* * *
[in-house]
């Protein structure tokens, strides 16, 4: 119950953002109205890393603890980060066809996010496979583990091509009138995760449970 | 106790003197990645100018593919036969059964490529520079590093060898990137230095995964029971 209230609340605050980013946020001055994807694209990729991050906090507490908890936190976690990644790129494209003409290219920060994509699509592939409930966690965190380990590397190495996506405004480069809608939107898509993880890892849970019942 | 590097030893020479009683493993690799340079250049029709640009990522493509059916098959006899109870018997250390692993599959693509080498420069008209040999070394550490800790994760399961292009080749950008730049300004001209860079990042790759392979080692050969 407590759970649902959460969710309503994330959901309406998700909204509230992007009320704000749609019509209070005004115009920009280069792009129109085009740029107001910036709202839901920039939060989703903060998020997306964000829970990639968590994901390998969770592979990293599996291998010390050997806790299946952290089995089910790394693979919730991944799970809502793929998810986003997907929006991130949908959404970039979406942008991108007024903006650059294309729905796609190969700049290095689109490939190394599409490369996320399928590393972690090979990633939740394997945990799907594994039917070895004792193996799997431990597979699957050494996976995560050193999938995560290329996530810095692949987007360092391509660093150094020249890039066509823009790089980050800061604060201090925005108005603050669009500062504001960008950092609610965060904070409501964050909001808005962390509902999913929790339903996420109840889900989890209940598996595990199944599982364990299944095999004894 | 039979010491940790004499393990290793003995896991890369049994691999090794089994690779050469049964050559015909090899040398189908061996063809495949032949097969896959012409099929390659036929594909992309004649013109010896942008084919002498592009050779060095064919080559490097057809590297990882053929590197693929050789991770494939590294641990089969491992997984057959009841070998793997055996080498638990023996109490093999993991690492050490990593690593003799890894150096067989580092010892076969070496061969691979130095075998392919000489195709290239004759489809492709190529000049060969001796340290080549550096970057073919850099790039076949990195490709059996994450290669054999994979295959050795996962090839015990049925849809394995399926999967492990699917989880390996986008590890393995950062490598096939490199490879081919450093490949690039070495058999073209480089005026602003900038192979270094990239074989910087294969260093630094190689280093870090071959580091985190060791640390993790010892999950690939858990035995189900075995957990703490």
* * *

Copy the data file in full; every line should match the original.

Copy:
[in-house]
């Protein structure tokens, strides 16, 4: 119950953002109205890393603890980060066809996010496979583990091509009138995760449970 | 106790003197990645100018593919036969059964490529520079590093060898990137230095995964029971 209230609340605050980013946020001055994807694209990729991050906090507490908890936190976690990644790129494209003409290219920060994509699509592939409930966690965190380990590397190495996506405004480069809608939107898509993880890892849970019942 | 590097030893020479009683493993690799340079250049029709640009990522493509059916098959006899109870018997250390692993599959693509080498420069008209040999070394550490800790994760399961292009080749950008730049300004001209860079990042790759392979080692050969 407590759970649902959460969710309503994330959901309406998700909204509230992007009320704000749609019509209070005004115009920009280069792009129109085009740029107001910036709202839901920039939060989703903060998020997306964000829970990639968590994901390998969770592979990293599996291998010390050997806790299946952290089995089910790394693979919730991944799970809502793929998810986003997907929006991130949908959404970039979406942008991108007024903006650059294309729905796609190969700049290095689109490939190394599409490369996320399928590393972690090979990633939740394997945990799907594994039917070895004792193996799997431990597979699957050494996976995560050193999938995560290329996530810095692949987007360092391509660093150094020249890039066509823009790089980050800061604060201090925005108005603050669009500062504001960008950092609610965060904070409501964050909001808005962390509902999913929790339903996420109840889900989890209940598996595990199944599982364990299944095999004894 | 039979010491940790004499393990290793003995896991890369049994691999090794089994690779050469049964050559015909090899040398189908061996063809495949032949097969896959012409099929390659036929594909992309004649013109010896942008084919002498592009050779060095064919080559490097057809590297990882053929590197693929050789991770494939590294641990089969491992997984057959009841070998793997055996080498638990023996109490093999993991690492050490990593690593003799890894150096067989580092010892076969070496061969691979130095075998392919000489195709290239004759489809492709190529000049060969001796340290080549550096970057073919850099790039076949990195490709059996994450290669054999994979295959050795996962090839015990049925849809394995399926999967492990699917989880390996986008590890393995950062490598096939490199490879081919450093490949690039070495058999073209480089005026602003900038192979270094990239074989910087294969260093630094190689280093870090071959580091985190060791640390993790010892999950690939858990035995189900075995957990703490």